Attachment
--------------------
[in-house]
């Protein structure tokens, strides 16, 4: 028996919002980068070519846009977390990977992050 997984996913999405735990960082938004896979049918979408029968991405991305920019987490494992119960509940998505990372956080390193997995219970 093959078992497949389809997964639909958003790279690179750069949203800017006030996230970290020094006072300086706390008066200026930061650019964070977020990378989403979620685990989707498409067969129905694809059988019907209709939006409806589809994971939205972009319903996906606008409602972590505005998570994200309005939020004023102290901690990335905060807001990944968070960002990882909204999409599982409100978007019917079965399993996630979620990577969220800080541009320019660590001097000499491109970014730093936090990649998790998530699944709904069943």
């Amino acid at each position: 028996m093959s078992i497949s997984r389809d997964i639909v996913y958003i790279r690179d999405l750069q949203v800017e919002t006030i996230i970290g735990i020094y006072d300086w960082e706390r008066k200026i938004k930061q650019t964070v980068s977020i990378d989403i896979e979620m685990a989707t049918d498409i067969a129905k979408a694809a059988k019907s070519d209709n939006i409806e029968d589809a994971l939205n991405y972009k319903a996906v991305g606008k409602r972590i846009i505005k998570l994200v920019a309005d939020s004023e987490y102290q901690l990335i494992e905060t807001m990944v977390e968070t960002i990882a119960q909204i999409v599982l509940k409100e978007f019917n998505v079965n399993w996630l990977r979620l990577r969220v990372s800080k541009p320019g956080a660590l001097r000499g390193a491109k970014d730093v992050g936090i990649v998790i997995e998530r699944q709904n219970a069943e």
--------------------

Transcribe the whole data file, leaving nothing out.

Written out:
[in-house]
């Protein structure tokens, strides 16, 4: 028996919002980068070519846009977390990977992050 997984996913999405735990960082938004896979049918979408029968991405991305920019987490494992119960509940998505990372956080390193997995219970 093959078992497949389809997964639909958003790279690179750069949203800017006030996230970290020094006072300086706390008066200026930061650019964070977020990378989403979620685990989707498409067969129905694809059988019907209709939006409806589809994971939205972009319903996906606008409602972590505005998570994200309005939020004023102290901690990335905060807001990944968070960002990882909204999409599982409100978007019917079965399993996630979620990577969220800080541009320019660590001097000499491109970014730093936090990649998790998530699944709904069943």
């Amino acid at each position: 028996m093959s078992i497949s997984r389809d997964i639909v996913y958003i790279r690179d999405l750069q949203v800017e919002t006030i996230i970290g735990i020094y006072d300086w960082e706390r008066k200026i938004k930061q650019t964070v980068s977020i990378d989403i896979e979620m685990a989707t049918d498409i067969a129905k979408a694809a059988k019907s070519d209709n939006i409806e029968d589809a994971l939205n991405y972009k319903a996906v991305g606008k409602r972590i846009i505005k998570l994200v920019a309005d939020s004023e987490y102290q901690l990335i494992e905060t807001m990944v977390e968070t960002i990882a119960q909204i999409v599982l509940k409100e978007f019917n998505v079965n399993w996630l990977r979620l990577r969220v990372s800080k541009p320019g956080a660590l001097r000499g390193a491109k970014d730093v992050g936090i990649v998790i997995e998530r699944q709904n219970a069943e």